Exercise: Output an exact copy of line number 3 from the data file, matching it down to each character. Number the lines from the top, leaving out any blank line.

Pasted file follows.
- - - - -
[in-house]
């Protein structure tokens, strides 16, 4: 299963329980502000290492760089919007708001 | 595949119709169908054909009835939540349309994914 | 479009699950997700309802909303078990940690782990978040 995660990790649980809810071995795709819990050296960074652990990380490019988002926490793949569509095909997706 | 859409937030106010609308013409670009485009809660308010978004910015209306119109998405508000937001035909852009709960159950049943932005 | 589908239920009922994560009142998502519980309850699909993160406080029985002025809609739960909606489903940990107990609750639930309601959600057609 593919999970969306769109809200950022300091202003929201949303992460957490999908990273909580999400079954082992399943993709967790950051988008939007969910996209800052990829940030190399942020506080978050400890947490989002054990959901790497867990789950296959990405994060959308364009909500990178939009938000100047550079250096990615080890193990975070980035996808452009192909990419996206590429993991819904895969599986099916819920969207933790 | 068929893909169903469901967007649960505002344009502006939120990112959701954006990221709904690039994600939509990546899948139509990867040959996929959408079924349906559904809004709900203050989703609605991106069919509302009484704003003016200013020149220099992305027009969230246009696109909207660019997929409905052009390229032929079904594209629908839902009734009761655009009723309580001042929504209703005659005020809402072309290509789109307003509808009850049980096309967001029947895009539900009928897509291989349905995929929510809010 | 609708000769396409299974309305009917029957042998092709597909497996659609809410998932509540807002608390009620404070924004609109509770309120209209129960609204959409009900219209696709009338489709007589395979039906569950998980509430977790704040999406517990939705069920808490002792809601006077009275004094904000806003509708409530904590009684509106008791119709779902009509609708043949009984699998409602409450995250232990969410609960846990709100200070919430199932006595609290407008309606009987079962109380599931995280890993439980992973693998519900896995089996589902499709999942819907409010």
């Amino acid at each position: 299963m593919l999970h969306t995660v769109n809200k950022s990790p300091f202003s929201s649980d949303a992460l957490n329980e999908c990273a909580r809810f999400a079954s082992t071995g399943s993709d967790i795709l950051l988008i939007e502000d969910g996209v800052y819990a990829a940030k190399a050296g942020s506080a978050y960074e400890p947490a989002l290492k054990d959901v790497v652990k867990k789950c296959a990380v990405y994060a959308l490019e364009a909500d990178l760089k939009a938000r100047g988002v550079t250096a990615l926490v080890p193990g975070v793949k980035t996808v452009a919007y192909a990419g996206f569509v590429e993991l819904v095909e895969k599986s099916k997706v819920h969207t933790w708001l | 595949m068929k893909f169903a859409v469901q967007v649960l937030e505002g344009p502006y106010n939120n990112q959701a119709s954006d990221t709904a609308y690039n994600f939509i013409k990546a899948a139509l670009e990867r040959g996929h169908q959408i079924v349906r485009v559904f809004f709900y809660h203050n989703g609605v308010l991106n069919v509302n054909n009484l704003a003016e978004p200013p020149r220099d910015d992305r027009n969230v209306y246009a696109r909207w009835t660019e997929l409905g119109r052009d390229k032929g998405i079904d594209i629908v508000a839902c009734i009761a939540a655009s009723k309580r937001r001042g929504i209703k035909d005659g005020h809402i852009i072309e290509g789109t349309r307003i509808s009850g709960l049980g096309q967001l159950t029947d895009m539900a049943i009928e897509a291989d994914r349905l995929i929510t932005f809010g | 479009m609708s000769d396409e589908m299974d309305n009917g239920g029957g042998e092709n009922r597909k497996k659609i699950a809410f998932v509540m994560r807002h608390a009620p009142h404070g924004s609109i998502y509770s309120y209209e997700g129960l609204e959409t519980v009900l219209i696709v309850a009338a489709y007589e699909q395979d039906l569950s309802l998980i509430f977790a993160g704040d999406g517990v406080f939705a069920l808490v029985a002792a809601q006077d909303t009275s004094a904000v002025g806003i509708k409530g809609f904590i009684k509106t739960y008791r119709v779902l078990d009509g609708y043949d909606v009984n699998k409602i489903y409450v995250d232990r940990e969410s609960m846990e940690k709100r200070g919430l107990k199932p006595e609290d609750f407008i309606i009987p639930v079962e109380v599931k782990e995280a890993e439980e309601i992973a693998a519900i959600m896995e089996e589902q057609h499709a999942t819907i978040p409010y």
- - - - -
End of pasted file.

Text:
């Amino acid at each position: 299963m593919l999970h969306t995660v769109n809200k950022s990790p300091f202003s929201s649980d949303a992460l957490n329980e999908c990273a909580r809810f999400a079954s082992t071995g399943s993709d967790i795709l950051l988008i939007e502000d969910g996209v800052y819990a990829a940030k190399a050296g942020s506080a978050y960074e400890p947490a989002l290492k054990d959901v790497v652990k867990k789950c296959a990380v990405y994060a959308l490019e364009a909500d990178l760089k939009a938000r100047g988002v550079t250096a990615l926490v080890p193990g975070v793949k980035t996808v452009a919007y192909a990419g996206f569509v590429e993991l819904v095909e895969k599986s099916k997706v819920h969207t933790w708001l | 595949m068929k893909f169903a859409v469901q967007v649960l937030e505002g344009p502006y106010n939120n990112q959701a119709s954006d990221t709904a609308y690039n994600f939509i013409k990546a899948a139509l670009e990867r040959g996929h169908q959408i079924v349906r485009v559904f809004f709900y809660h203050n989703g609605v308010l991106n069919v509302n054909n009484l704003a003016e978004p200013p020149r220099d910015d992305r027009n969230v209306y246009a696109r909207w009835t660019e997929l409905g119109r052009d390229k032929g998405i079904d594209i629908v508000a839902c009734i009761a939540a655009s009723k309580r937001r001042g929504i209703k035909d005659g005020h809402i852009i072309e290509g789109t349309r307003i509808s009850g709960l049980g096309q967001l159950t029947d895009m539900a049943i009928e897509a291989d994914r349905l995929i929510t932005f809010g | 479009m609708s000769d396409e589908m299974d309305n009917g239920g029957g042998e092709n009922r597909k497996k659609i699950a809410f998932v509540m994560r807002h608390a009620p009142h404070g924004s609109i998502y509770s309120y209209e997700g129960l609204e959409t519980v009900l219209i696709v309850a009338a489709y007589e699909q395979d039906l569950s309802l998980i509430f977790a993160g704040d999406g517990v406080f939705a069920l808490v029985a002792a809601q006077d909303t009275s004094a904000v002025g806003i509708k409530g809609f904590i009684k509106t739960y008791r119709v779902l078990d009509g609708y043949d909606v009984n699998k409602i489903y409450v995250d232990r940990e969410s609960m846990e940690k709100r200070g919430l107990k199932p006595e609290d609750f407008i309606i009987p639930v079962e109380v599931k782990e995280a890993e439980e309601i992973a693998a519900i959600m896995e089996e589902q057609h499709a999942t819907i978040p409010y």